With the best intentions, Kentucky announced in late 2014 that it would build out a statewide open access fiber optic network to at least one location in each county to encourage high-quality connectivity in both urban and rural communities. Hopes were high as rural residents and businesses that depended on DSL and dial-up envisioned connectivity to finally bring them into the 21st century. After almost three years and multiple issues that have negatively impacted the project, legislators and everyday folks are starting to wonder what's in store for the KentuckyWired project.
Local Communities Are Best Suited To Deploy Community Networks
There is no one-size-fits-all method of deploying across a state filled with communities and landscapes as diverse as Kentucky. From the urban centers like Louisville and Lexington to the rocky, mountainous terrain in the southeastern Appalachian communities, demographics and geography vary widely. But most lack modern Internet access and local ISPs have found it hard to get affordable backhaul to connect to the rest of the Internet.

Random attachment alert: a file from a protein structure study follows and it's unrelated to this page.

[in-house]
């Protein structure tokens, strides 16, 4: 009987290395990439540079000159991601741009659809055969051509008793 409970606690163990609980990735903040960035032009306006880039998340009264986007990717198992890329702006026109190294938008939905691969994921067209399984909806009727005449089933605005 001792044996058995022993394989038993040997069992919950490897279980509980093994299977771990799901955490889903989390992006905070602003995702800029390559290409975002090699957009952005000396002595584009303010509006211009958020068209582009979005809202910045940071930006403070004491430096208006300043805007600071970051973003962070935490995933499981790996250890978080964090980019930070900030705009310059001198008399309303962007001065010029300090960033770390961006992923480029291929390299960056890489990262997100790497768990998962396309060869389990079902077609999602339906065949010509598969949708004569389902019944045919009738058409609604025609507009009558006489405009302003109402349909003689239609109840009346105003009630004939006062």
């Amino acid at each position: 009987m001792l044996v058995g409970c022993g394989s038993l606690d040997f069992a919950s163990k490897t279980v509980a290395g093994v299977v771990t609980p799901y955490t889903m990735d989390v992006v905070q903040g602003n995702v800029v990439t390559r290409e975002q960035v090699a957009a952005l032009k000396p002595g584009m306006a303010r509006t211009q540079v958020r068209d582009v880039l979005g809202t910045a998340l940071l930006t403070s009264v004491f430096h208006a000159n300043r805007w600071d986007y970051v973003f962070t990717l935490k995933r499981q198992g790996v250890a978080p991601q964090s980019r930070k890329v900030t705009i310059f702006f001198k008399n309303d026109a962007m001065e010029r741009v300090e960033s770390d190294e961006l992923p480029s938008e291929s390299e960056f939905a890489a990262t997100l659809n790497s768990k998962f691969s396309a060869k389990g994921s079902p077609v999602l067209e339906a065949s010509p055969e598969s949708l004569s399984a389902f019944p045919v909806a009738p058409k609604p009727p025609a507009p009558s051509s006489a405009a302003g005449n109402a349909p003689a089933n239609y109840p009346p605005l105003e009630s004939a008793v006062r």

There are several municipal networks in Kentucky, some of which have operated for decades. In addition to Glasgow, Paducah, Bowling Green, Frankfort, and others, Owensboro is currently expanding a pilot project that proved popular. As our own Christopher Mitchell discussed at the Appalachia Connectivity Summit, several cooperatives have made major fiber-optic investments in the state.
When it comes to connecting residents and local businesses, we strongly believe local entities are the best choice. Local officials have a better sense of rights-of-way, the challenges of pole attachments, and the many other moving pieces that go into network investment. Projects with local support see fewer barriers - people are more willing to grant easements, for instance.
As a state, building an open access fiber network into each county makes sense. States also need to connect their offices, from public safety to managing natural resources and social services. Rather than overpay a massive monopoly like AT&T... Read more